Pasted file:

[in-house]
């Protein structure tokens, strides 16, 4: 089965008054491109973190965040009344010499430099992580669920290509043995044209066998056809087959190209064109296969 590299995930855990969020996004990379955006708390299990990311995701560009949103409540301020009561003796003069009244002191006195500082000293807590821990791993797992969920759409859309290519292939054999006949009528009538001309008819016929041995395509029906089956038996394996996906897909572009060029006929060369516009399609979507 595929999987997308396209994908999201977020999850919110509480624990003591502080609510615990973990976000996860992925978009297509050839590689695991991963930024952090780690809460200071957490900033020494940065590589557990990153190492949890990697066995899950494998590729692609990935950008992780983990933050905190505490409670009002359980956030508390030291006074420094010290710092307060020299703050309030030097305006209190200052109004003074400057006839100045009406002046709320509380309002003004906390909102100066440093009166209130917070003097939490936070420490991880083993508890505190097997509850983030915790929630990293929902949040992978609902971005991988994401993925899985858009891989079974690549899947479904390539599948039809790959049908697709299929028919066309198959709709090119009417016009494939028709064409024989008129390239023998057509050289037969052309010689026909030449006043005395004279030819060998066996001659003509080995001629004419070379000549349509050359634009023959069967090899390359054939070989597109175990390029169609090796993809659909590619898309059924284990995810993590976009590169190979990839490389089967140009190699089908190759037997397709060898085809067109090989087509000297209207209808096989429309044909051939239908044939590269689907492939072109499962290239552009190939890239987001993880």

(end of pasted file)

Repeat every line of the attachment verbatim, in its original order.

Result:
[in-house]
């Protein structure tokens, strides 16, 4: 089965008054491109973190965040009344010499430099992580669920290509043995044209066998056809087959190209064109296969 590299995930855990969020996004990379955006708390299990990311995701560009949103409540301020009561003796003069009244002191006195500082000293807590821990791993797992969920759409859309290519292939054999006949009528009538001309008819016929041995395509029906089956038996394996996906897909572009060029006929060369516009399609979507 595929999987997308396209994908999201977020999850919110509480624990003591502080609510615990973990976000996860992925978009297509050839590689695991991963930024952090780690809460200071957490900033020494940065590589557990990153190492949890990697066995899950494998590729692609990935950008992780983990933050905190505490409670009002359980956030508390030291006074420094010290710092307060020299703050309030030097305006209190200052109004003074400057006839100045009406002046709320509380309002003004906390909102100066440093009166209130917070003097939490936070420490991880083993508890505190097997509850983030915790929630990293929902949040992978609902971005991988994401993925899985858009891989079974690549899947479904390539599948039809790959049908697709299929028919066309198959709709090119009417016009494939028709064409024989008129390239023998057509050289037969052309010689026909030449006043005395004279030819060998066996001659003509080995001629004419070379000549349509050359634009023959069967090899390359054939070989597109175990390029169609090796993809659909590619898309059924284990995810993590976009590169190979990839490389089967140009190699089908190759037997397709060898085809067109090989087509000297209207209808096989429309044909051939239908044939590269689907492939072109499962290239552009190939890239987001993880």